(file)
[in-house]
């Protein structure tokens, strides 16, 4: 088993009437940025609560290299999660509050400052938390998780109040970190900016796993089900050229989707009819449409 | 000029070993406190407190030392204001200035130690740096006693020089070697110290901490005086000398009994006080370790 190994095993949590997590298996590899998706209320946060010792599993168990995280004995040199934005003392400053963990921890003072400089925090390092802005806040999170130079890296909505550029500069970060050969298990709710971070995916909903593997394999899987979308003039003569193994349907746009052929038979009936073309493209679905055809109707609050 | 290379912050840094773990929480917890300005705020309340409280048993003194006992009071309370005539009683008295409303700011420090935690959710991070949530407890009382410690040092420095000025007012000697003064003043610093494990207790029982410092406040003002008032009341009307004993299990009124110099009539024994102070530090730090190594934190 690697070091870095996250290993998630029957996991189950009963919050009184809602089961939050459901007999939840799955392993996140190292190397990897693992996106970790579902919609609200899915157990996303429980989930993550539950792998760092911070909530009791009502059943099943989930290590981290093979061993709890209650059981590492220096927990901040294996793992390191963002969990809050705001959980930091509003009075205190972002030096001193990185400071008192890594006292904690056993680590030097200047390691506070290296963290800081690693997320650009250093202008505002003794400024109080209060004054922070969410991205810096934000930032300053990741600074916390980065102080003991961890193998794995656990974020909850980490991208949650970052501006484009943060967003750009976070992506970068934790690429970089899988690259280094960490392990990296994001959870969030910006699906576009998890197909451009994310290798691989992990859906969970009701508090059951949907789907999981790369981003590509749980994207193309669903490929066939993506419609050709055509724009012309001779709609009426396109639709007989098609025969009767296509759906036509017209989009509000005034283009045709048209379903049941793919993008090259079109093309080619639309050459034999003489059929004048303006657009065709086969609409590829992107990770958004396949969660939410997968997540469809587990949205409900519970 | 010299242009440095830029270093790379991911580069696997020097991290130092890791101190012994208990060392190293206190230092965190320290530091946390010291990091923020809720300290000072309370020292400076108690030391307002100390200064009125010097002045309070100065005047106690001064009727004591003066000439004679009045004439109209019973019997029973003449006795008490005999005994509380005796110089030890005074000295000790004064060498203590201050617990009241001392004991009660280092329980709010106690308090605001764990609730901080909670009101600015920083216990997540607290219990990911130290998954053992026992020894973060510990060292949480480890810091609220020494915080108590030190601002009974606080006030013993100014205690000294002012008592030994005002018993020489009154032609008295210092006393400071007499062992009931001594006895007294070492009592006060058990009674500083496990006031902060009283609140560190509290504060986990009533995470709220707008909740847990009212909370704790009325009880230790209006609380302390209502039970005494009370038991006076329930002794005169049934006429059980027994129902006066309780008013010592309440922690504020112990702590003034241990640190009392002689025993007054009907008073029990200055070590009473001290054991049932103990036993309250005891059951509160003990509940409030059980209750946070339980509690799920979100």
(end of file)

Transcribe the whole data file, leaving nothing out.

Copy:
[in-house]
């Protein structure tokens, strides 16, 4: 088993009437940025609560290299999660509050400052938390998780109040970190900016796993089900050229989707009819449409 | 000029070993406190407190030392204001200035130690740096006693020089070697110290901490005086000398009994006080370790 190994095993949590997590298996590899998706209320946060010792599993168990995280004995040199934005003392400053963990921890003072400089925090390092802005806040999170130079890296909505550029500069970060050969298990709710971070995916909903593997394999899987979308003039003569193994349907746009052929038979009936073309493209679905055809109707609050 | 290379912050840094773990929480917890300005705020309340409280048993003194006992009071309370005539009683008295409303700011420090935690959710991070949530407890009382410690040092420095000025007012000697003064003043610093494990207790029982410092406040003002008032009341009307004993299990009124110099009539024994102070530090730090190594934190 690697070091870095996250290993998630029957996991189950009963919050009184809602089961939050459901007999939840799955392993996140190292190397990897693992996106970790579902919609609200899915157990996303429980989930993550539950792998760092911070909530009791009502059943099943989930290590981290093979061993709890209650059981590492220096927990901040294996793992390191963002969990809050705001959980930091509003009075205190972002030096001193990185400071008192890594006292904690056993680590030097200047390691506070290296963290800081690693997320650009250093202008505002003794400024109080209060004054922070969410991205810096934000930032300053990741600074916390980065102080003991961890193998794995656990974020909850980490991208949650970052501006484009943060967003750009976070992506970068934790690429970089899988690259280094960490392990990296994001959870969030910006699906576009998890197909451009994310290798691989992990859906969970009701508090059951949907789907999981790369981003590509749980994207193309669903490929066939993506419609050709055509724009012309001779709609009426396109639709007989098609025969009767296509759906036509017209989009509000005034283009045709048209379903049941793919993008090259079109093309080619639309050459034999003489059929004048303006657009065709086969609409590829992107990770958004396949969660939410997968997540469809587990949205409900519970 | 010299242009440095830029270093790379991911580069696997020097991290130092890791101190012994208990060392190293206190230092965190320290530091946390010291990091923020809720300290000072309370020292400076108690030391307002100390200064009125010097002045309070100065005047106690001064009727004591003066000439004679009045004439109209019973019997029973003449006795008490005999005994509380005796110089030890005074000295000790004064060498203590201050617990009241001392004991009660280092329980709010106690308090605001764990609730901080909670009101600015920083216990997540607290219990990911130290998954053992026992020894973060510990060292949480480890810091609220020494915080108590030190601002009974606080006030013993100014205690000294002012008592030994005002018993020489009154032609008295210092006393400071007499062992009931001594006895007294070492009592006060058990009674500083496990006031902060009283609140560190509290504060986990009533995470709220707008909740847990009212909370704790009325009880230790209006609380302390209502039970005494009370038991006076329930002794005169049934006429059980027994129902006066309780008013010592309440922690504020112990702590003034241990640190009392002689025993007054009907008073029990200055070590009473001290054991049932103990036993309250005891059951509160003990509940409030059980209750946070339980509690799920979100």